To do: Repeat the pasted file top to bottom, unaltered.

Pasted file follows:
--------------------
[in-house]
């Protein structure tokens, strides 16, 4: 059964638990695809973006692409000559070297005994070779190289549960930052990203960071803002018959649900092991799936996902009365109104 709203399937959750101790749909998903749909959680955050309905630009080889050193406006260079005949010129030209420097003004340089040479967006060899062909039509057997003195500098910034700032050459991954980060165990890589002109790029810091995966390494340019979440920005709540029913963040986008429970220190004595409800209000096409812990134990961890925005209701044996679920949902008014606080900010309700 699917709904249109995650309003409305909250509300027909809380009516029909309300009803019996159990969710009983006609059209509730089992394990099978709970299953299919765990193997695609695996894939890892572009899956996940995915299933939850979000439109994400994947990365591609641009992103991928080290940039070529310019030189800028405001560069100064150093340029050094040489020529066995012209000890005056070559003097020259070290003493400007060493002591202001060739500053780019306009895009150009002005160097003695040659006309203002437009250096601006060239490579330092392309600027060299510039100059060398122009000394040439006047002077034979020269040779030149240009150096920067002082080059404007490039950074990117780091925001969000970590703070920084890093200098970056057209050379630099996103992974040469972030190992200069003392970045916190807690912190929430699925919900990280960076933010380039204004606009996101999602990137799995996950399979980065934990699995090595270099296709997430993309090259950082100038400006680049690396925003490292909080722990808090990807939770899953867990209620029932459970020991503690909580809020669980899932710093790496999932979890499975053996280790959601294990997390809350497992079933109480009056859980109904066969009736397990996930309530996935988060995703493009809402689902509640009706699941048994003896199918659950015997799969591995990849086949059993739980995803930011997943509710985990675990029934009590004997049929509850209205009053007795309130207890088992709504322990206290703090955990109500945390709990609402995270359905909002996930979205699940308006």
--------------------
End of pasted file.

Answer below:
[in-house]
């Protein structure tokens, strides 16, 4: 059964638990695809973006692409000559070297005994070779190289549960930052990203960071803002018959649900092991799936996902009365109104 709203399937959750101790749909998903749909959680955050309905630009080889050193406006260079005949010129030209420097003004340089040479967006060899062909039509057997003195500098910034700032050459991954980060165990890589002109790029810091995966390494340019979440920005709540029913963040986008429970220190004595409800209000096409812990134990961890925005209701044996679920949902008014606080900010309700 699917709904249109995650309003409305909250509300027909809380009516029909309300009803019996159990969710009983006609059209509730089992394990099978709970299953299919765990193997695609695996894939890892572009899956996940995915299933939850979000439109994400994947990365591609641009992103991928080290940039070529310019030189800028405001560069100064150093340029050094040489020529066995012209000890005056070559003097020259070290003493400007060493002591202001060739500053780019306009895009150009002005160097003695040659006309203002437009250096601006060239490579330092392309600027060299510039100059060398122009000394040439006047002077034979020269040779030149240009150096920067002082080059404007490039950074990117780091925001969000970590703070920084890093200098970056057209050379630099996103992974040469972030190992200069003392970045916190807690912190929430699925919900990280960076933010380039204004606009996101999602990137799995996950399979980065934990699995090595270099296709997430993309090259950082100038400006680049690396925003490292909080722990808090990807939770899953867990209620029932459970020991503690909580809020669980899932710093790496999932979890499975053996280790959601294990997390809350497992079933109480009056859980109904066969009736397990996930309530996935988060995703493009809402689902509640009706699941048994003896199918659950015997799969591995990849086949059993739980995803930011997943509710985990675990029934009590004997049929509850209205009053007795309130207890088992709504322990206290703090955990109500945390709990609402995270359905909002996930979205699940308006």